Put women in charge

Emirati women have recorded an annual growth rate of 25 per cent in their participation in the country’s workforce over the last several years.

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Published: Tue 20 Nov 2012, 8:51 AM

Last updated: Tue 7 Apr 2015, 1:28 PM

The UAE is very keen on training more women for leadership roles and is aiming to spend Dh12.4 billion in this regard, said FNC Speaker Dr Mohammad Ahmed Al Murr, at the third Arab Women Leadership Forum.

The two-day forum was launched in the presence of His Highness Shaikh Mohammed bin Rashid Al Maktoum, Vice-President and Prime Minister of the UAE and Ruler of Dubai, and is led by Shaikha Manal bint Mohammed bin Rashid Al Maktoum, President of the Dubai Women’s Establishment and wife of Shaikh Mansour bin Zayed Al Nahyan, Deputy Prime Minister and Minister of Presidential Affairs.

Also present at the opening ceremony were Shaikh Hamdan bin Mohammed bin Rashid Al Maktoum, Crown Prince of Dubai; Princess Ameerah Al Taweel, Vice Chairwoman and General Secretary of the Al Waleed bin Talal Foundation; and Dr Mohammad Ahmed Al Murr, Speaker of the UAE Federal National Council.

The forum this year explores issues related to women’s participation in high-ranking corporate positions and ways and means to bring about a proportionate representation of women by providing them a work-life balance, proper training and developmental opportunities, and fostering a culture of greater respect and acceptance of women in the boardroom.

Prior to the inauguration, Shaikh Mohammed toured an art exhibition on the theme of women’s empowerment featuring eight Emirati women artists, which he himself named “Woman Seeking Her Rightful Place”.

Narrating the story of Hanan, a woman who walked out of an abusive marriage, Princess Ameerah Al Taweel said Hanan trained herself by studying English and becoming computer literate and now trains other women in similar circumstances. “It is time for me to do something for other women.”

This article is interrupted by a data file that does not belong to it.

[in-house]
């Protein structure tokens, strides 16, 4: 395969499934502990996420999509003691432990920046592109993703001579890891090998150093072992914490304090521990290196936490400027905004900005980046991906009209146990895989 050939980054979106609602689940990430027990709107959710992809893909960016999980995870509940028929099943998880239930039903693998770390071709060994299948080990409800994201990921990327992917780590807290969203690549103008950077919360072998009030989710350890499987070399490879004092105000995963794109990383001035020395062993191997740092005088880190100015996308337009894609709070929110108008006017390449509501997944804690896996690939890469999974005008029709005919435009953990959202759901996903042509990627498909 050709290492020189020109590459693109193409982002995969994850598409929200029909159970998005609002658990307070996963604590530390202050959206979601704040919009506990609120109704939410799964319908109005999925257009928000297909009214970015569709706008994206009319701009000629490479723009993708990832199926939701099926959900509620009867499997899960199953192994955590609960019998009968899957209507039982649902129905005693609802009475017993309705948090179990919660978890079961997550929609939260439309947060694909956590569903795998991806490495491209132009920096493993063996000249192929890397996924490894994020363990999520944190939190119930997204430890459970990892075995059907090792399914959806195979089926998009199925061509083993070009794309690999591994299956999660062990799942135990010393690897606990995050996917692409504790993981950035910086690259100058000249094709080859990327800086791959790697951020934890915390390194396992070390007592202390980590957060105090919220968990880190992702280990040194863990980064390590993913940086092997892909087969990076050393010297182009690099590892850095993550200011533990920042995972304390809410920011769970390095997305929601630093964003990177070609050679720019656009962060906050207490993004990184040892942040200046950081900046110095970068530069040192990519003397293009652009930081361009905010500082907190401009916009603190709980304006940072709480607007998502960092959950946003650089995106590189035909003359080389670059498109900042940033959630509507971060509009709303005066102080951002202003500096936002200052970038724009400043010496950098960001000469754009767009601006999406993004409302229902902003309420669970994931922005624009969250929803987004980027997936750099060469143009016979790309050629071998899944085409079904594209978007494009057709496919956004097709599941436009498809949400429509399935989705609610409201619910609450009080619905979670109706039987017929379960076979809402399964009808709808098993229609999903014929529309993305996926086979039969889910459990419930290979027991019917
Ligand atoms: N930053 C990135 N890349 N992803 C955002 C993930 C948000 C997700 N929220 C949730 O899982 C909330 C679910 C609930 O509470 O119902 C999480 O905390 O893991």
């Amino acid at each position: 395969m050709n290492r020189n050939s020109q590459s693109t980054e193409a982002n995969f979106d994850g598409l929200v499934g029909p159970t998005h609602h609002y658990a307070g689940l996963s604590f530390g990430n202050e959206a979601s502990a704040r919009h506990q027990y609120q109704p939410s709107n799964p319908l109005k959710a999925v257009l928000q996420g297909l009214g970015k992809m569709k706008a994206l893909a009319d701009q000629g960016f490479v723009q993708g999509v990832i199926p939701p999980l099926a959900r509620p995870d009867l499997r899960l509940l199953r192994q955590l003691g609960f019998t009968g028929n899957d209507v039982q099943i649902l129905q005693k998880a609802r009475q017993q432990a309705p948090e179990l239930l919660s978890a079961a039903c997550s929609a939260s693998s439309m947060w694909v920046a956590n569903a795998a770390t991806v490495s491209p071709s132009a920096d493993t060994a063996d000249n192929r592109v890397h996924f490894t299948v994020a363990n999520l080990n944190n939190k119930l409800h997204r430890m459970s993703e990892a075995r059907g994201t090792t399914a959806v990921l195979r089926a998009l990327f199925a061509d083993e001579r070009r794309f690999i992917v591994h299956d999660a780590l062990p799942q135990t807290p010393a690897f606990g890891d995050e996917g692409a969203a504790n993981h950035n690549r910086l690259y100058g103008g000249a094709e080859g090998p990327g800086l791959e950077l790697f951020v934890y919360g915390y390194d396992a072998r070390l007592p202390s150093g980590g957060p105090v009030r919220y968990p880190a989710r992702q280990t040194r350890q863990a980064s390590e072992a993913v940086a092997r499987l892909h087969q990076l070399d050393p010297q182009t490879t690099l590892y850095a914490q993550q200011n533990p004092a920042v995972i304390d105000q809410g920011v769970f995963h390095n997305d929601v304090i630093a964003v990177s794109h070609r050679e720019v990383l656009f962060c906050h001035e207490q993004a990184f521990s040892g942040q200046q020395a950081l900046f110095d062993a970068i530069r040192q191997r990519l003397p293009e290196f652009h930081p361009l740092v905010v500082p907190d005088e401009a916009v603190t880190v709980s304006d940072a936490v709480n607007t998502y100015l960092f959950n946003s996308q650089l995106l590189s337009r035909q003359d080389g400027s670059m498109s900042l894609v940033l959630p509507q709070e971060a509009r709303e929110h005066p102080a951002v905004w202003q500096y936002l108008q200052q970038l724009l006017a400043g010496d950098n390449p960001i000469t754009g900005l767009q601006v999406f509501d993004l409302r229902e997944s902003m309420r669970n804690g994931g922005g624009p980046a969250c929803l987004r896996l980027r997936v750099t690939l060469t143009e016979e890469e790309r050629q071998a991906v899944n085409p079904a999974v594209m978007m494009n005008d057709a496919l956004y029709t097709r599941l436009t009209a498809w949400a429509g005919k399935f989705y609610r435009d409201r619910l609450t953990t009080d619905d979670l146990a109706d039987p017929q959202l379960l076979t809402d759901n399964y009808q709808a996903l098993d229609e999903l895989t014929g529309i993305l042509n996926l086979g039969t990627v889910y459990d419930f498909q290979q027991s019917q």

“We all face real difficulties in the path of empowering women but empowerment is not lip service or rhetoric - it is an important process and having us all here at this forum is testament to our will to follow this path,” she said.

“We want to send a message that Arab women are capable of contributing economically, politically, educationally, and in all other fields. Empowering women is also one of the ideals of Islam.”

Delivering Shaikha Manal’s speech, Mona Al Marri, Chairperson of the DWE Board, thanked Shaikh Mohammed for his inspiring role in empowering women in the UAE. “Our goal in this forum is not simply to improve our image but to actually have some tangible takeaway in the empowerment of women. Shaikh Mohammed believes women are the pride of this country and we will prove him right.” Earlier, in a highly interactive opening session, a panel of distinguished speakers delved into the theme of “Women’s Leadership in Sustaining Economic Development”, putting forward the case for including more women in both the public and private sectors and the benefits thereof.

Speaking about the benefits of gender diversity and the ways to enable women to claim their rightful places at the top of the corporate hierarchy, Maali Qasem, CEO and Founder of Schema, Jordan, said the society needs to respect and admire women for their achievements rather than criticize them.

Noura Al Kaabi, Member of the UAE Federal National Council and CEO of twofour54, said the UAE’s founding president, the late Shaikh Zayed bin Sultan Al Nahyan, was a great supporter of Emirati women. “Nothing made him happier than to see women achieve their potential.”

Talking about women’s empowerment in South Korea, Tae Shin Kwon, Vice-Chairman of the Presidential Council on National Competitiveness, said in South Korea the last bastions of male dominance, such as politics and law, have now fallen and there is a women presidential candidate as well as a previous woman prime minister.

“The launch of the Ministry of Gender Equality has been a landmark step and it has taken many steps to provide equal opportunities to women.”

Sara Akbar shared her experience in her journey towards forming Kuwait Energy, the company that she heads. “I had to fight from day one to get what was rightfully mine. Ask for what is yours,” she told the assembled women.

Nadereh Chamiou, who has worked for the last 10 years in the region in the field of women’s empowerment, said only one in three women who are able to work are actually working. “Women need to be empowered at the leadership level.”


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